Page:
The Occasional Paper Series published by the European Central Bank – Eurosystem, released a new issue (nº 252) on December 2020. The paper, titled «Fiscal transfers and economic convergence» is co-authored by Joao Capella-Ramos, Cristina Checherita-Westphal and Nadine Leiner-Killinger.
The paper reviews the impact of fiscal transfers and, in particular, that of intergovernmental fiscal transfers, on real and business cycle convergence. Its empirical analysis is conducted for the EU-28, the EA-19 and the EA-12 for the period
2000-2016, and leads to the following conclusion: while fiscal transfers have contributed to redistribution across countries and regions, generally leading to (faster) convergence in disposable incomes, their broader impact on economic (i.e. GDP) growth and real convergence has been less clear-cut. Some positive economic growth effect is found at the regional level for the EU structural and investment funds in the medium term, although not in the longer term.
In addition, the paper shows that although fiscal transfers mostly reflect long-term allocation concerns and do not explicitly address short-term stabilisation needs, their underlying impact on the business cycle is not insignificant.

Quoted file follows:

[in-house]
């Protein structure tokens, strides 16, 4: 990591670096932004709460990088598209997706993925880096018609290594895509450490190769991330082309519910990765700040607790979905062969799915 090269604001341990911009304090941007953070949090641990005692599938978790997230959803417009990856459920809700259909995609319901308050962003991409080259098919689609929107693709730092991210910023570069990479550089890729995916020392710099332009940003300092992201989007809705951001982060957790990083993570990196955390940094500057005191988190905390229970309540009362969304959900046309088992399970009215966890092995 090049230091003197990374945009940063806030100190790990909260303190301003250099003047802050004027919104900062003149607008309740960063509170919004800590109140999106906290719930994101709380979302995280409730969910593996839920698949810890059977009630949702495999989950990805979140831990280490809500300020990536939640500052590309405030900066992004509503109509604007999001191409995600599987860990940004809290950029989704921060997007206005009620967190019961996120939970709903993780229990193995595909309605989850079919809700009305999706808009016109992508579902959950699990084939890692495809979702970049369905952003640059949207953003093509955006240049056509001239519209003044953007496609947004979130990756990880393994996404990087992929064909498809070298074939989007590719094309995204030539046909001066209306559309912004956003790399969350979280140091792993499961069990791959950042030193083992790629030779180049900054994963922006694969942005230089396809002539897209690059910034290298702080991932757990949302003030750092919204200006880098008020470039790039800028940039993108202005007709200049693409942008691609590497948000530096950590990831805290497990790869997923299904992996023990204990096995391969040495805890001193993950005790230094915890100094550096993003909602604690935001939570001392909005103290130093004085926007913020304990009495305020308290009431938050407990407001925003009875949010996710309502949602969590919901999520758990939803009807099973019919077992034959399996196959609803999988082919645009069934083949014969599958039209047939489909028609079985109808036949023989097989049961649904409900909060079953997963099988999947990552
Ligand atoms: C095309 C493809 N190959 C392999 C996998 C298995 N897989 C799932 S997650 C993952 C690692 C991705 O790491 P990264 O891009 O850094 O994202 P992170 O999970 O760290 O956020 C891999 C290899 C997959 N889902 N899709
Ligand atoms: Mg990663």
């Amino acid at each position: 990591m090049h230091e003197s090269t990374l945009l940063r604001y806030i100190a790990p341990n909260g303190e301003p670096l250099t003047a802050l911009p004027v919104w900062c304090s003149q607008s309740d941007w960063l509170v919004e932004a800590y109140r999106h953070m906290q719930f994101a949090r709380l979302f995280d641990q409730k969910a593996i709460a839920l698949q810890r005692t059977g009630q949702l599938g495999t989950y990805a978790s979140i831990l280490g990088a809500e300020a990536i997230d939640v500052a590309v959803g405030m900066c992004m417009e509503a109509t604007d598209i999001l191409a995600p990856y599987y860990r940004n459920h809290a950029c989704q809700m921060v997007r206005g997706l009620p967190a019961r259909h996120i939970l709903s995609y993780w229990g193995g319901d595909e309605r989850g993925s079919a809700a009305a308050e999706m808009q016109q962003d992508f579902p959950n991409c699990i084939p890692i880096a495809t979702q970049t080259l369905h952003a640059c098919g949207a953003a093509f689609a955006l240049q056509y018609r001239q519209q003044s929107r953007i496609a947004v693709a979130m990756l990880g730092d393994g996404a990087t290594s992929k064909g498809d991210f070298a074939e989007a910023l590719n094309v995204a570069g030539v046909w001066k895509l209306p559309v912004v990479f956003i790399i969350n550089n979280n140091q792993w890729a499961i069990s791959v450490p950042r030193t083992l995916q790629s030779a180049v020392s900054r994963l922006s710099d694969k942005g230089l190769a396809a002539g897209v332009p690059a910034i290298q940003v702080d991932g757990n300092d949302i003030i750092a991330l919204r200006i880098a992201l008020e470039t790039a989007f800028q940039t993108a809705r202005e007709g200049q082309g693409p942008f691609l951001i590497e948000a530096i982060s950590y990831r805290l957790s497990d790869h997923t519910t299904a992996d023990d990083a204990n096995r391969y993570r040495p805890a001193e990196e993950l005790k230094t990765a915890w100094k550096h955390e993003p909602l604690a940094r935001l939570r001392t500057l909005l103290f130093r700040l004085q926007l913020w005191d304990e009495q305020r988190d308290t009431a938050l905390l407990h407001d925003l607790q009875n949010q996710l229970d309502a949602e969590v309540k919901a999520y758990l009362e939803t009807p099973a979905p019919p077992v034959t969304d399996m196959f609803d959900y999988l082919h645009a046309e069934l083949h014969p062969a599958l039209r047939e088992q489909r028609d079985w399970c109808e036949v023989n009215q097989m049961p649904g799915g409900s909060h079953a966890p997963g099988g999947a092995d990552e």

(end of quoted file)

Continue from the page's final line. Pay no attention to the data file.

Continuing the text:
The Occasional Paper is available at ECB´s Publication Website.
Here it is the abstract:
Before the outbreak of the coronavirus (COVID-19) pandemic, discussions were already taking place on how to complete Economic and Monetary Union (EMU) and increase its resilience, inter alia, by speeding up economic convergence. The impact of the current unprecedented crisis on the euro area economy has given the debate
new impetus. As a contribution to this topic – and without going into details of new mechanisms for crisis resolution – this paper analyses the role of fiscal transfers in real and business cycle convergence at a regional level. The paper distinguishes between net fiscal transfers – a broad measure defined as the ratio between disposable and primary incomes – and EU structural and investment funds. It provides evidence that net fiscal transfers have contributed to income redistribution across regions and to faster convergence in disposable incomes, although not to higher
economic growth and real convergence. More positive evidence has been found for the role of the EU structural and investment funds over the medium term, based on the newly available – and richest so far – European Commission database. Going forward, in addition to efficiency considerations, which are important for real convergence, recommendations on the size and allocation of fiscal transfers should account for their impact on the business cycle. At the same time, in the longer run, it should be borne in mind that fiscal transfers are no substitute for genuine structural
reforms and sound macroeconomic and fiscal policies when it comes to promoting sustainable economic growth and convergence.